No matter what, the 2016 MLB season ends Wednesday. Either the Chicago Cubs will complete a historic comeback, or the Cleveland Indians will escape by the skin of their teeth and avoid a collapse.

Either way, the season’s over. Or the actual baseball season is over. If there is anything we know about sports in our 24/7 culture, it’s that they’re never really over. The actual sport merely paves the way for the hot-stove season, which has already been festering under the surface of a classic World Series.

Twenty-eight teams already finished their seasons. They’re making decisions about potential free agents, sending out nibbles on trades and even reconsidering how their organizations are structured.

For now, though, things remain largely dormant, as MLB typically discourages moves of any magnitude taking place during the Fall Classic. Here are a couple of players who have been making waves on the rumor mill while we await Game 7.


Rangers, Derek Holland to Part Ways Soon

Jon Heyman of Today’s Knuckleball reported that the Texas Rangers are looking to move pitcher Derek Holland. The veteran has an $11 million club option for 2017 and an $11.5 million option for 2018 remaining on his contract.

Appearing in only 22 games (20 starts), Holland went 7-9 with a 4.95 ERA and 1.41 WHIP. He has made just 37 starts over the last three seasons and has not thrown well since suffering a sprained shoulder early in the 2015 campaign.

The Rangers can buy their way out of their option for $1.5 million this offseason.’s T.R. Sullivan reported that the team has already informed Holland it will not pick up his option—meaning it’s a trade-or-bust scenario.

The Rangers will have to move quickly after the World Series to get something done. The guarantee date on Holland’s contract is likely in the days immediately after the Fall Classic’s conclusion; the Rangers would have to either pick up that $11 million on spec in hopes of making a trade or have something wrapped up and ready to go as soon as possible.

Given Holland’s injury history and lack of recent success, it’ll be interesting to see if any team even gives up a mid-tier prospect. Holland really has only two full seasons of good baseball under his belt, and the last one came in 2013. Plus, $11 million is a lot of money to pay for someone who might command half of that as a free agent.


Brian McCann Could Be on Houston’s Radar?

The New York Yankees quite clearly have their catcher of the future on the roster with Gary Sanchez. The slugger set all sorts of records during his short stint in the bigs this season, hitting 20 home runs and driving in 42 runs in 53 games.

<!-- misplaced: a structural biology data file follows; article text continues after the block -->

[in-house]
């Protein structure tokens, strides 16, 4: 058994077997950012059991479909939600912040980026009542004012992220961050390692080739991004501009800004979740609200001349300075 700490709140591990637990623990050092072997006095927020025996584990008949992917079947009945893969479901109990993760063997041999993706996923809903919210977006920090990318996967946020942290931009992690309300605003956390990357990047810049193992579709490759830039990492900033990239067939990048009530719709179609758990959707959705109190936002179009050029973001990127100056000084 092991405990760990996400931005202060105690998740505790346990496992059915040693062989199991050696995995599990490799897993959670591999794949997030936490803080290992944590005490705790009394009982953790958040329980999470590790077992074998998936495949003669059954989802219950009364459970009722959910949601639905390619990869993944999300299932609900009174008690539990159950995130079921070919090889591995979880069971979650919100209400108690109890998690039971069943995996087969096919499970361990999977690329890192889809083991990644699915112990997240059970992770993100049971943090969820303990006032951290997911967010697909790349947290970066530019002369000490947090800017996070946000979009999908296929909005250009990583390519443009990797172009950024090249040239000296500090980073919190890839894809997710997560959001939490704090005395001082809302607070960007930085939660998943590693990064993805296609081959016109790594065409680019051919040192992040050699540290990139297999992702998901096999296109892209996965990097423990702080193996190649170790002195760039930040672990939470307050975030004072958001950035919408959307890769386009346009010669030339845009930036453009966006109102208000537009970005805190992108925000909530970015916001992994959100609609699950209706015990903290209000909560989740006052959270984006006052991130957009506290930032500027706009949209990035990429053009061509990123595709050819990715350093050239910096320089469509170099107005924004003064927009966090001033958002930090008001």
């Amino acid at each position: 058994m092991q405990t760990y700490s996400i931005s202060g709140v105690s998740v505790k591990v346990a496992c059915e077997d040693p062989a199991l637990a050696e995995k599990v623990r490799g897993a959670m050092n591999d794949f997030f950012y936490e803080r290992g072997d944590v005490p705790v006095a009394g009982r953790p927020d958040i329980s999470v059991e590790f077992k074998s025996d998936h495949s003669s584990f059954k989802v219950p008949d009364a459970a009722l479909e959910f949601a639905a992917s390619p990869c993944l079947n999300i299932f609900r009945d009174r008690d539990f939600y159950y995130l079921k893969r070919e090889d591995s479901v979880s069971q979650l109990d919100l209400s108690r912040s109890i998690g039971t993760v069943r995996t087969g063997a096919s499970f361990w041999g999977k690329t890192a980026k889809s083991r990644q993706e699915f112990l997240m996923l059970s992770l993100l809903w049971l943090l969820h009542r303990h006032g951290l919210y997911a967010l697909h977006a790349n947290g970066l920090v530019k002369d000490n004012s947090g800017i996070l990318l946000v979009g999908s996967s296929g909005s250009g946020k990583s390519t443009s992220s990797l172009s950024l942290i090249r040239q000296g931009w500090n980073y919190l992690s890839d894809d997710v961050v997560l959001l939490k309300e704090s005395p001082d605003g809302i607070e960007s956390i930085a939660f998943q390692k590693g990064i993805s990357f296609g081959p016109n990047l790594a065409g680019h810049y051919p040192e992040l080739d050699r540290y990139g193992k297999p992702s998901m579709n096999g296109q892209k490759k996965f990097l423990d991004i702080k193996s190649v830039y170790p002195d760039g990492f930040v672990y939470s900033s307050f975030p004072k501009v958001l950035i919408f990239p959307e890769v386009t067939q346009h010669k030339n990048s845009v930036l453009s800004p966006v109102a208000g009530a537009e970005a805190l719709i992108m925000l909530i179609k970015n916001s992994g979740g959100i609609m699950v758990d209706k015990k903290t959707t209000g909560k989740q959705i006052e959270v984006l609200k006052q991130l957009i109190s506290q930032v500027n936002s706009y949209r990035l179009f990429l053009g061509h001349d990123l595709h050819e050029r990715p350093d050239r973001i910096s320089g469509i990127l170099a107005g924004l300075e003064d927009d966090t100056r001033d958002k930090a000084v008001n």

Incumbent starter Brian McCann also posted 20 home runs and drove in 58 runs. That’s a pretty good season. McCann is also a good defender and has been for most of his career.

One problem: McCann put up his numbers in 130 games.

McCann spoke to reporters in August about Sanchez: 

Listen. He’s a stud. You know what I’m saying? It’s a time where he’s gonna play and he’s gonna play a lot.

He’s a future All-Star, year in and year out. There’s not many guys walking around with his talent. It’s gonna be nice to see him grow into that player. … I consider him one of the better, if not best, young catchers since I’ve been in the big leagues.

That sounds like a man who knows his job is being taken away. The Yankees have clearly made a concerted effort to build their roster around youth. They shipped out Aroldis Chapman, Andrew Miller and Carlos Beltran for prospects and could look to do the same with more veterans this winter.

McCann’s contract contains a full no-trade clause, but he’s naturally the next potential guy on the move. Joel Sherman of the New York Post said to “keep an eye” on the Houston Astros regarding a potential McCann trade. The Astros will be looking to return to the playoffs after falling to third in the American League West.

Sherman noted that two-thirds of baseball could wind up targeting a catcher in one form or another. He also suggested that the Yankees could pick up a third of the tab owed to McCann in 2017 and 2018—$6 million per season—to help grease the wheels.

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